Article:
The McLaren Formula One team starts today's British Grand Prix trailing its rival Ferrari in the standings, but it could be in for a timely boost as questions are raised about the validity of the $100m (£50m) fine slapped on it last year.
The fine, the largest in the history of the sport, was handed out by F1's governing body, the Fédération Internationale de l'Automobile (FIA), amid claims of espionage. But it appears to have been in breach of the statutes on which the FIA was founded.
The Surrey-based team was fined after its chief designer was found to have been in possession of a confidential dossier from rival Ferrari. McLaren was hauled before the FIA's World Motor Sport Council (WMSC), which banned it from last year's constructors' championship and issued the $100m penalty. With the team destabilised, McLaren's Lewis Hamilton lost the drivers' title to Ferrari's Kimi Raikkonen by just one point.
However, not everyone who voted on the fine may have been authorised to do so. According to Article 14 of the FIA statutes, the WMSC "shall consist of ... a total of 26 members who, with the exception of the president, must represent an ASN [national association] having at least one event entered on the international sporting calendar of the current year." It doesn't seem that this rule has been followed.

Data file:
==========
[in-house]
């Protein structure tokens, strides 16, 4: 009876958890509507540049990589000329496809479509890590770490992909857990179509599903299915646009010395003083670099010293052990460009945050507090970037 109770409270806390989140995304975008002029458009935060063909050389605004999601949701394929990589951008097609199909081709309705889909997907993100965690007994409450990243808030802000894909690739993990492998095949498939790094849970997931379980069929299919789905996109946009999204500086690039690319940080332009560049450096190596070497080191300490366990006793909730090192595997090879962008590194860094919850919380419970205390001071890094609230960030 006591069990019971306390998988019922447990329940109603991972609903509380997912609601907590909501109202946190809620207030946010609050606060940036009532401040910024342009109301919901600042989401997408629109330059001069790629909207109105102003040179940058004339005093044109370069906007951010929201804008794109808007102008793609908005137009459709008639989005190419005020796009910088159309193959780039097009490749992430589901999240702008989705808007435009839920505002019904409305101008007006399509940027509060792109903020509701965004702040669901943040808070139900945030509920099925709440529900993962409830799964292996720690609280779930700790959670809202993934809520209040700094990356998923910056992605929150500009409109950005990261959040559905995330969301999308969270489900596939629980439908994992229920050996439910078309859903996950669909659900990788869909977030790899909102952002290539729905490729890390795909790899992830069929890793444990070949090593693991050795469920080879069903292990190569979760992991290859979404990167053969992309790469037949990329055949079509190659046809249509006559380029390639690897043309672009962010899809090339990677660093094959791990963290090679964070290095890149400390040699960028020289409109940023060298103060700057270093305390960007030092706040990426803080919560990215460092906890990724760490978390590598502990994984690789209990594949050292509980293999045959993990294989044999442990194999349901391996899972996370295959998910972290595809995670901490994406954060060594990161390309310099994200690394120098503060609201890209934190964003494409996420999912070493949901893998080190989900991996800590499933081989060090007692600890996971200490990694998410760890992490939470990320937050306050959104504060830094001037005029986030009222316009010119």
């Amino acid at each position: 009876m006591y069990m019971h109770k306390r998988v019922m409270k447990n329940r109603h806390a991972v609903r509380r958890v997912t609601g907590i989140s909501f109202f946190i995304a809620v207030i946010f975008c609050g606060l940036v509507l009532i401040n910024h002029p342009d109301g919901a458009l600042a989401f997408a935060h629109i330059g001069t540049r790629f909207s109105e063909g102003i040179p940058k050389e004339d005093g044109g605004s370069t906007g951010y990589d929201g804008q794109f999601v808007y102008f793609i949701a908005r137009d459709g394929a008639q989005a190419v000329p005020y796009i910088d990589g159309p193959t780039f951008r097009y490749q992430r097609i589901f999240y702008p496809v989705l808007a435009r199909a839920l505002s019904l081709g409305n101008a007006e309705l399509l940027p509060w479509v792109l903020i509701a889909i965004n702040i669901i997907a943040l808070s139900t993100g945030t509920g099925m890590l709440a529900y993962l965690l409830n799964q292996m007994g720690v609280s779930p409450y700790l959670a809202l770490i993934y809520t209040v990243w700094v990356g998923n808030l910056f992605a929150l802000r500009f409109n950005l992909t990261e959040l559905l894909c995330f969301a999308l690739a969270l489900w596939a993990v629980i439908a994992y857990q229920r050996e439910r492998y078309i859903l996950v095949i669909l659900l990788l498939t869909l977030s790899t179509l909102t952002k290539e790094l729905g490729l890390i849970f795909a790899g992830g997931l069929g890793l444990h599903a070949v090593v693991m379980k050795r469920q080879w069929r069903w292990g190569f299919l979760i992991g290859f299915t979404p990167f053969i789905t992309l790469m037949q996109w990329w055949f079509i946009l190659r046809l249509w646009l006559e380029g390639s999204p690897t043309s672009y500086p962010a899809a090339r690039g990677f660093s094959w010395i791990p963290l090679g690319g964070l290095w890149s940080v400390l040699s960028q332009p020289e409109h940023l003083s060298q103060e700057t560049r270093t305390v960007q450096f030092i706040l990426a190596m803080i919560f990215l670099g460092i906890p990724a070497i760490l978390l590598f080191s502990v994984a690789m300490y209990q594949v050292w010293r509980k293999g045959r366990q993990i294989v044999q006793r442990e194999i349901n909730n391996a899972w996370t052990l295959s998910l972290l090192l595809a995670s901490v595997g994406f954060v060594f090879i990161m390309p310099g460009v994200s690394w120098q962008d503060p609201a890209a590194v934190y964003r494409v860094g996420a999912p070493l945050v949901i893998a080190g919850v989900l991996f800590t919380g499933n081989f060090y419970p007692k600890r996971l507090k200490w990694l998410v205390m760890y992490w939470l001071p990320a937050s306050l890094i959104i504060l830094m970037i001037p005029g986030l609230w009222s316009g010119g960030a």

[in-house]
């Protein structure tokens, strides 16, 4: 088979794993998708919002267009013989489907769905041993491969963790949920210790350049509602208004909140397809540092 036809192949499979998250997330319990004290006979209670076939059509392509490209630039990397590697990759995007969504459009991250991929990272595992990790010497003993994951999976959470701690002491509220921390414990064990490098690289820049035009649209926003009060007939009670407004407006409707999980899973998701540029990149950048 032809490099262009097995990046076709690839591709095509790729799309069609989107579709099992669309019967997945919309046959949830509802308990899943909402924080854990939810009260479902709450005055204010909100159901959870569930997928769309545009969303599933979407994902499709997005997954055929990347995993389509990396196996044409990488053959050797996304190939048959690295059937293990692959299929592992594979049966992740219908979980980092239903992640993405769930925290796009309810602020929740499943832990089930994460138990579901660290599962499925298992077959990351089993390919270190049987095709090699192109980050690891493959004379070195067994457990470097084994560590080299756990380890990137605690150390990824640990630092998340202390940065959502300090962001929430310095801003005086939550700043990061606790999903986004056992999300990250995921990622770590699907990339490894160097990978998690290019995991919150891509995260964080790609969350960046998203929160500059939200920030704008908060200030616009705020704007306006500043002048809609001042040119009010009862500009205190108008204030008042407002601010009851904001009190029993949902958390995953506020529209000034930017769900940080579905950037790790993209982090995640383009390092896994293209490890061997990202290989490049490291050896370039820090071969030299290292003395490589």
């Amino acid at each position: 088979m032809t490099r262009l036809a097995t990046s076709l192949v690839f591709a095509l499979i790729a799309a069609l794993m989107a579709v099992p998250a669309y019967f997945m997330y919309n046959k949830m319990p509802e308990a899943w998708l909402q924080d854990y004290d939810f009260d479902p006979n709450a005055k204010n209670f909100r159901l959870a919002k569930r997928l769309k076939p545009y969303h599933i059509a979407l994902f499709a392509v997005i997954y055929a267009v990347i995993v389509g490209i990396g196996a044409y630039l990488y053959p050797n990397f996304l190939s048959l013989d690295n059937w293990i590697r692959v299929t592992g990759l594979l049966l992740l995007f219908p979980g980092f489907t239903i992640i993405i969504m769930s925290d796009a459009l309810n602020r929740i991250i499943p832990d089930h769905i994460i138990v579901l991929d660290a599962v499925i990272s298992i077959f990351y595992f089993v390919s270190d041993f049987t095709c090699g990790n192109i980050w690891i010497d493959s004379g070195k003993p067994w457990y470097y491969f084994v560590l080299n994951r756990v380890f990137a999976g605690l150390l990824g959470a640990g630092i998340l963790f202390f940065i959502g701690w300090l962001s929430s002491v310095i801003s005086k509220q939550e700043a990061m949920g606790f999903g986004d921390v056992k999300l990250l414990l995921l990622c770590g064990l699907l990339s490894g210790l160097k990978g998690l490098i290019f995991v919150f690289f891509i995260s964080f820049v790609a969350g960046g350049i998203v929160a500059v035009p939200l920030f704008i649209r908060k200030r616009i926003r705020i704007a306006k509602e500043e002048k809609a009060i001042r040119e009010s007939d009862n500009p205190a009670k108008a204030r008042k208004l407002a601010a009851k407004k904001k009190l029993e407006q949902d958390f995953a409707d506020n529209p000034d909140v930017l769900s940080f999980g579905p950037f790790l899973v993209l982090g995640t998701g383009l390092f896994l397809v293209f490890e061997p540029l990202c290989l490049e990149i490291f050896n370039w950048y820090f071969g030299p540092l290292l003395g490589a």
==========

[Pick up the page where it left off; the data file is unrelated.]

F1's billionaire boss, Bernie Ecclestone, sits on the WMSC, but does not represent an ASN. Neither does the former Ferrari team principal Jean Todt. Although Mr Todt did not vote on the McLaren case, his authority to vote on other WMSC matters remains open to question. While both are "members by right" on the council, it is arguably not the intention behind Article 14 that Mr Ecclestone and Mr Todt should be exempt from the requirement to represent an ASN.
If members of the WMSC have failed to meet the requirements of Article 14, the council has no jurisdiction to support its actions, since the statutes are the source of its power.
Any decisions taken in these circumstances would be ultra vires and possibly void. But with no challenge having been issued at the time, such decisions still stand, however the question mark remains.